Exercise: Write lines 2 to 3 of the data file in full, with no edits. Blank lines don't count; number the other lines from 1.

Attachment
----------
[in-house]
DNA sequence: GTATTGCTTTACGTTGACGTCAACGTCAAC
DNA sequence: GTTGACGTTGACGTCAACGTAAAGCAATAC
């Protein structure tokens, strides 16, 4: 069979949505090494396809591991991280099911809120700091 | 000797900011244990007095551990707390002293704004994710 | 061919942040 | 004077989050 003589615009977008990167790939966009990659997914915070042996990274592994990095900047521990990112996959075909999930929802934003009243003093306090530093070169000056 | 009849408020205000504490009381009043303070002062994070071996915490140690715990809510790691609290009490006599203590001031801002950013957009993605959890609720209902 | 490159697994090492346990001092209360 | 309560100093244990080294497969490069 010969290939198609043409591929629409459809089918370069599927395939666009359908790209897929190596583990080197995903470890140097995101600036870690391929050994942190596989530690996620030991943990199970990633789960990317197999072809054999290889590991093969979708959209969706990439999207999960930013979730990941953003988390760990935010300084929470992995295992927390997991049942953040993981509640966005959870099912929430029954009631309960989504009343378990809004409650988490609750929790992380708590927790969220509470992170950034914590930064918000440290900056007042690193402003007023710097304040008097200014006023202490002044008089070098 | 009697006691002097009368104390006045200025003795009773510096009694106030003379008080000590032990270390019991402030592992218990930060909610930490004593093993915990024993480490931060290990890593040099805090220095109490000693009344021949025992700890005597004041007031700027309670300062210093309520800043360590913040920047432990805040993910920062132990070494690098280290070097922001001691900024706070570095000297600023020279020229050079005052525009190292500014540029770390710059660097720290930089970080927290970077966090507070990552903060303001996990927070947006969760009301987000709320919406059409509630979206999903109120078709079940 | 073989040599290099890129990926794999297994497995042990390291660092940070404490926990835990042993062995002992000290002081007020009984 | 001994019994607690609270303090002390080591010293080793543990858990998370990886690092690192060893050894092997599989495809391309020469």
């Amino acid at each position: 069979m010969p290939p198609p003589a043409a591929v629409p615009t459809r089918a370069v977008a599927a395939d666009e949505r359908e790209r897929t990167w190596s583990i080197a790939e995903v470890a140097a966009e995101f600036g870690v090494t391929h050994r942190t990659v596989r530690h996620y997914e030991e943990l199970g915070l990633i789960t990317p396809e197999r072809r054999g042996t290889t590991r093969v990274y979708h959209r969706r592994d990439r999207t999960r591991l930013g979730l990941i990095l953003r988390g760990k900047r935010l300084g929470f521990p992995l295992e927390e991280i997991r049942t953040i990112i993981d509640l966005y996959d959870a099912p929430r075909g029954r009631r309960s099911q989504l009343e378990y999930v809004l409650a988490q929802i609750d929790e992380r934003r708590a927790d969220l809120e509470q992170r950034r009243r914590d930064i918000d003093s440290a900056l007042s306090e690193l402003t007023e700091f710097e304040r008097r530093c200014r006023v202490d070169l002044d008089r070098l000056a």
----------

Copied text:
DNA sequence: GTATTGCTTTACGTTGACGTCAACGTCAAC
DNA sequence: GTTGACGTTGACGTCAACGTAAAGCAATAC